Houston Methodist. Leading Medicine

Shoulder FAQ

Question:

My husband fell from the hayloft of our barn while loading hay. The doctor says he fractured both his collarbone and his shoulder blade. It's almost harvest time. How long can we expect he'll be laid up?

Answer:

In a normal, healthy adult, bone fractures usually take four to six weeks to heal. If there are other health problems such as heart disease or diabetes, healing can take longer. Recovery is also slower in anyone who smokes or uses tobacco products.

Without surgery, an injury of this type would be treated with a shoulder sling. The arm is immobilized to prevent the fracture from separating, which would then require surgery. The sling can also help with pain management.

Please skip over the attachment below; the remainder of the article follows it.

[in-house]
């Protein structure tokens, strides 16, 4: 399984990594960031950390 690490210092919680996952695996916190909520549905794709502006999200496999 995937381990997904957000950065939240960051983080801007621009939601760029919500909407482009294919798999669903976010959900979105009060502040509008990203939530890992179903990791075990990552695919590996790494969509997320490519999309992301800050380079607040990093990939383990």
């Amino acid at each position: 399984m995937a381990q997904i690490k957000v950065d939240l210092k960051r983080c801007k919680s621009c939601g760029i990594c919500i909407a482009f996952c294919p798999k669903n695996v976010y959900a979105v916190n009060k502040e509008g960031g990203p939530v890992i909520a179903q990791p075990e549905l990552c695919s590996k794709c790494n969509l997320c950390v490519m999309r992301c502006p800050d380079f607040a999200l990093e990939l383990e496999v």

X-rays are taken at the time of the injury and repeated in about four to six weeks. If healing is coming along, then a program of physical therapy is advised. The therapist will teach your husband how to stretch and strengthen the arm.

Usually the results are good to excellent but it does take time. Function returns a little at a time. Pain goes away gradually, too. Recovery can be a lot slower if there is soft tissue damage. This is especially true if the ligaments were torn at the same time the bones were broken. In these cases, if the shoulder is unstable, then surgery may be needed. Recovery is much longer with surgery. Michael J. DeFranco, MD, and Brendan M. Patterson, MD. The Floating Shoulder. In Journal of the American Academy of Orthopaedic Surgeons. August 2006. Vol. 14. No. 8. Pp. 499-509.

*Disclaimer:* The information contained herein is compiled from a variety of sources. It may not be complete or timely. It does not cover all diseases, physical conditions, ailments or treatments. The information should NOT be used in place of visit with your healthcare provider, nor should you disregard the advice of your health care provider because of any information you read in this topic.
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